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On the Trails: The cost of making males

Posted: April 18, 2014 - 12:00am

We humans are accustomed to thinking of reproduction as involving two sexes, male and female. But there are some animals that have dispensed with males altogether and produce offspring parthenogenetically (by ‘virgin birth’). This is true of some lizards, salamanders, fishes, and certain invertebrates, but no birds or mammals. If they can do it, why don’t we?

There would seem to be real advantages to parthenogenesis. A female would make all female offspring, like herself, and those offspring would do likewise. So if, for example, a parthenogenetic female made 10 offspring, and each of those made 10 more, and all of those also made 10, after just three generations, the original female would have 1,000 descendants.

Contrast that with a sexual female that also produces 10 offspring, but only half are female. Those five daughters each would make ten offspring but only five granddaughters and the twenty-five great-granddaughters would produce 125 female offspring. So the original female would end up with only 125 female descendants after three generations. At that rate, after many generations the sexual female would have a vanishingly small number of descendants, while the female descendants of the parthenogenetic female would dominate the population entirely (and males would be gone).

But that has seldom happened. (In fact, what then needs to be explained are the cases in which parthenogenesis has prevailed.) Why not?

Enter the Red Queen. Remember Alice’s many adventures in another world? When Alice meets the Red Queen, running along, the Red Queen says: Now, here, you see, it takes all the running you can do, to keep in the same place.

Some perceptive and wise biologists saw that no kind of organism lives in isolation from other organisms or the physical/chemical environment. There are therefore many interactions between any one kind of organisms and everything else. But ‘everything else’ is seldom constant — something will always be changing. To keep up with the many continuous changes, an organism has to change or get left behind and go extinct. Hence the Red Queen — changing just to keep up or possibly stay just ahead of the changes in ‘everything else.’

A parthenogenetic organism can’t do that very well, because all the descendants are identical (barring random mutations) to their ancestors. All of the females would be susceptible to the same diseases, or the same predators, or the same temperature fluctuations, for example, and would eventually be wiped out. (This, of course, begs the question of how the existing parthenogenetic organisms manage — do they live in special, unusual circumstances, or are they doomed to rapid disappearance?)

The invention of sexual reproduction — and the production of males — gets around the problem of uniformity. Sexual reproduction mixes up the genes in every generation. If a male and a female mate and produce ten offspring, it is very likely that all ten will be different from each other. Then, if the environment changes, there is a better chance that at least some of the offspring can meet the new conditions and survive, to reproduce in turn.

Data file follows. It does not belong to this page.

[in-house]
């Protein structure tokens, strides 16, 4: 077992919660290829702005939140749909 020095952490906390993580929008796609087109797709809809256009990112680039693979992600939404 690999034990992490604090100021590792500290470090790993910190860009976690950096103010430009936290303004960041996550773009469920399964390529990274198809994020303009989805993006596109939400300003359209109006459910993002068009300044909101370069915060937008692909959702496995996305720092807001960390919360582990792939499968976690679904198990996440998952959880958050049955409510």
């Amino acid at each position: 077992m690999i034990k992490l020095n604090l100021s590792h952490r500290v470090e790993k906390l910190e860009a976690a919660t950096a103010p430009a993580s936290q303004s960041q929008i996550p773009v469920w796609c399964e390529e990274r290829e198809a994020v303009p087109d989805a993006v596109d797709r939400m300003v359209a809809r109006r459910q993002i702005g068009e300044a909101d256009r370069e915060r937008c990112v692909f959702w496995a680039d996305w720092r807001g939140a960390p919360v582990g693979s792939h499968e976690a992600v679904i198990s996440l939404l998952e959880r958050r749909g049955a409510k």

Thus, the cost of making males is that there may be fewer female descendants than is the case with parthenogenesis. However, those descendants are better able to cope with an ever-shifting environment. So, in the end, more of the sexual type will persist—and the ‘cost’ turns out to be worth it (for most organisms).

What are the kinds of changes that make sex useful in the long run? One can think of annual or decadal changes in weather patterns or predation risk, and all such may be important. But it turns out that arguably the most important changes are created by parasites!

There are probably more kinds of parasites in the world than any other kind of animal. Many of them have the ability to multiply non-sexually, in between episodes of sexual reproduction, so they can become very numerous very quickly and have a big impact on their hosts. Bad news for the hosts, especially if they produce parthenogenetically.

However, if the host can reproduce sexually, some of its offspring might escape the onslaught of the parasites. In fact, certain species are parthenogenetic in some populations but sexual in others. Clear demonstrations of the advantage of sex come from (for example) studies of New Zealand snails, which reproduce parthenogenetically except in populations that are afflicted with parasites; the afflicted populations produce males and reproduce sexually.

Not all animals can reproduce both sexually and parthenogenetically. Most multicellular animals have foregone the potential advantages of permanent parthenogenesis and reproduce only sexually. Why? One reason might be that the parasites themselves often have episodes of sexual reproduction, which allows them to keep up with changes in their hosts. The Red Queen works both ways! This might make the permanent adoption of sex advantageous, particularly for animals that are sufficiently large and complex to host many different parasites that occupy all the various nooks and crannies of their bodies. It takes a lot of ‘running’ to keep up with all the parasites, which are playing the same game!

• Mary F. Willson is a retired professor of ecology.

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